When I finished up, we got the grand tour of the store room — I worry about the books stored there. The building itself doesn’t strike you as permanent when you see it, and in fact, the archive was supposed to move into a more solid facility 10 years ago. We were told that was still the plan, whenever funding gets approved.
Sue Tindel, the Jackson County Court Archivist, is one in a million. She’s also someone I’d been corresponding with regularly over a year, and so, when I met her, I’d felt like we’d been friends for a long time.
Sue is a fantastic lady. She’s funny, she’s interesting, and she loves history. I was immediately comfortable with her; Sue is the kind of person who, clearly, loves what she does. The documents in the archive are more than simple information resources to her; they are the history of Marianna, all original documents, and I don’t think people realize that. There are so many interesting stories to be found here.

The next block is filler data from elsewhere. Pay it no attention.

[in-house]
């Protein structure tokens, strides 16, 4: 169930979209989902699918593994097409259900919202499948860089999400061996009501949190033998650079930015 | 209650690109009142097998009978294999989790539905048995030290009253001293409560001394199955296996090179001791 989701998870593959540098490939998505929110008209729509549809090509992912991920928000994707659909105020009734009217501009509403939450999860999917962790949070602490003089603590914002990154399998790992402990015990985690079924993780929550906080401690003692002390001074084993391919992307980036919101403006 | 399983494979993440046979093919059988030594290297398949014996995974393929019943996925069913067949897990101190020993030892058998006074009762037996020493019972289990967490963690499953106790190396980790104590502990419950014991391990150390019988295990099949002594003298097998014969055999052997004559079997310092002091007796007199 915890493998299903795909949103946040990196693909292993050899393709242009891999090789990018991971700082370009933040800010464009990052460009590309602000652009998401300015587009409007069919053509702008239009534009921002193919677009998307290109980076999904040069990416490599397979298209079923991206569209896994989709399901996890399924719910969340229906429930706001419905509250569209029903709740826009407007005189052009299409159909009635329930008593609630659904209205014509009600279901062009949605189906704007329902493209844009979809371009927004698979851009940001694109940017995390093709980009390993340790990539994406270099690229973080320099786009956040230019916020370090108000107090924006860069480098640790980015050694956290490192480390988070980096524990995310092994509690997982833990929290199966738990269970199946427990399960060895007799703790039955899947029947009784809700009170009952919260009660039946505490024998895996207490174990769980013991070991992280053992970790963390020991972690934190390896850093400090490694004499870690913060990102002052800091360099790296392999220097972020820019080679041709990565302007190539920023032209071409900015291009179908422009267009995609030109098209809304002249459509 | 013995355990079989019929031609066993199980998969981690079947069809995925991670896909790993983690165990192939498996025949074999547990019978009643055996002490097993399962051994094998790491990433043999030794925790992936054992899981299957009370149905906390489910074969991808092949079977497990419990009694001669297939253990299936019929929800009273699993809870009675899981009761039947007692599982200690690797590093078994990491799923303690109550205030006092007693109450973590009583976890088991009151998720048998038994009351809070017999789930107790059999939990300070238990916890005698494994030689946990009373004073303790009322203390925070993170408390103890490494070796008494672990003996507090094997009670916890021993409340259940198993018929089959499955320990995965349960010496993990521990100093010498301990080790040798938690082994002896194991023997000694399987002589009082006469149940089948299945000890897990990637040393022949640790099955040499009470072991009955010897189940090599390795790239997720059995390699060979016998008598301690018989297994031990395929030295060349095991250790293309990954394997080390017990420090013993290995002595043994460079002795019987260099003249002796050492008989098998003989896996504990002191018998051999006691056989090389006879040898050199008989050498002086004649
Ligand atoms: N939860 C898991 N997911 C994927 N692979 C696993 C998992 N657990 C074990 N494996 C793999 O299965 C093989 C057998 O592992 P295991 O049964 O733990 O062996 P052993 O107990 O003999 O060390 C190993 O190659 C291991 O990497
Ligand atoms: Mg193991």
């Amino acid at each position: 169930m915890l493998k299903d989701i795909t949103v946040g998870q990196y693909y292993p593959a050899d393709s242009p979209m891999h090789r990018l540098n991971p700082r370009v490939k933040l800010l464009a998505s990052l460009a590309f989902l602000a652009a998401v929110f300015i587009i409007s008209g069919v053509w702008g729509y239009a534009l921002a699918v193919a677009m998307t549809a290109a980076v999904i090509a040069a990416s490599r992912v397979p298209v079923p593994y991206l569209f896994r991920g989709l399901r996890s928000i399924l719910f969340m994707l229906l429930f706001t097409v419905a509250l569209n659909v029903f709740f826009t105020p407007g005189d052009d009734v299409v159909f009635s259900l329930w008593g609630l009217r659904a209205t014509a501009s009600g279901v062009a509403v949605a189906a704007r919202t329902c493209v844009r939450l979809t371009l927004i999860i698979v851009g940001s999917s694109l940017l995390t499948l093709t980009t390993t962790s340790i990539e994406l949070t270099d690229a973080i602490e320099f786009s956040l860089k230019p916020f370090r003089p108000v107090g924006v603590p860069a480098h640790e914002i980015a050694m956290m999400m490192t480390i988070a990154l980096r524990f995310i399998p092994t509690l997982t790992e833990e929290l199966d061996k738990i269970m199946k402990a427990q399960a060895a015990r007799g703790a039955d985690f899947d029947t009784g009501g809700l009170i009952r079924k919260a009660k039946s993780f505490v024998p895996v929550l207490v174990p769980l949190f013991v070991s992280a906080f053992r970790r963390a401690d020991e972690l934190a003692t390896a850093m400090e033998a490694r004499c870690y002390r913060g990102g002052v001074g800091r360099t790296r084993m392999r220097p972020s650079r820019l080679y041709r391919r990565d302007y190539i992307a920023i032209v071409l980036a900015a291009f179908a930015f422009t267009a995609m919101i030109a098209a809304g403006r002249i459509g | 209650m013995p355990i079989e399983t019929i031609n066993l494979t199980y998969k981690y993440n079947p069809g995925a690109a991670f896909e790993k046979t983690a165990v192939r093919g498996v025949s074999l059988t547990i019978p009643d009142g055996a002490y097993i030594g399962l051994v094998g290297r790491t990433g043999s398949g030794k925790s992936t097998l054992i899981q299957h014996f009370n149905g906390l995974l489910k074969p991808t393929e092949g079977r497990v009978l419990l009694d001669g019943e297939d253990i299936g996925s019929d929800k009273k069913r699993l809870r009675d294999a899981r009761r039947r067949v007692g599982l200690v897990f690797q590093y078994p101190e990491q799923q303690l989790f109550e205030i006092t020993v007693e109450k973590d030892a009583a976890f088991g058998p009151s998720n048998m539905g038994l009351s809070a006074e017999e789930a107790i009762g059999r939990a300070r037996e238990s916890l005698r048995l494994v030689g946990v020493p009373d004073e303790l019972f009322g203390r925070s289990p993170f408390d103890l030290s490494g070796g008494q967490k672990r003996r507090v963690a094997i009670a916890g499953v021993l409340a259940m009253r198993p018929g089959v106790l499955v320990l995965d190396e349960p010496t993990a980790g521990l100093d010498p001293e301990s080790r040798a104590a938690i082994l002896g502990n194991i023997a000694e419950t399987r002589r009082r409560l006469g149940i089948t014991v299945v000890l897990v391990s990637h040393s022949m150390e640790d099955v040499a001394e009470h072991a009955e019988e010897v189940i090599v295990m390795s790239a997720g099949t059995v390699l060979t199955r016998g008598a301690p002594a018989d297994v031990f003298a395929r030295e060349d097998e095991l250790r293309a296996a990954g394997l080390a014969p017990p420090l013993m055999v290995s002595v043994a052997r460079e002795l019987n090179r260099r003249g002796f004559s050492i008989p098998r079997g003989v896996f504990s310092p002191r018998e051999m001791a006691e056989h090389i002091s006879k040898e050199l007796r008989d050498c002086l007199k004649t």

In addition to working all afternoon with her — she gladly sat at a table with me for several hours as we both read through minutes books — she gave me a personalized tour of downtown Marianna. Sue had located where Cephas Love Wilson’s house was back in 1900 (when Emmett lived with him), as well as Ceph’s original office, and his second office, which he built in 1910 (and still standing today).
Sue took me to St. Luke’s Episcopal Church (where Cephas is buried). This is not the same church the Wilsons attended back in the day; that one burned down in the 1940s, and was rebuilt. However, there is a plaque commemorating Ceph’s membership.
Sue spent the entire day with me. I learned so much about Marianna in the early 1900s, but what’s more, is that I got a real feel for what it must have been like for Emmett to live there. Marianna is a lovely place. The people are friendly to strangers; they are happy to answer questions about the history and love to share interesting details — even ghost stories — about some of the mansions located along Lafayette Street.
In sum: Three different county court archives. Hundreds of pages read and photographed. Lots of great new information. But most important, many new friends.
My heartfelt thanks and appreciation to all of the archivists I worked with on this trip.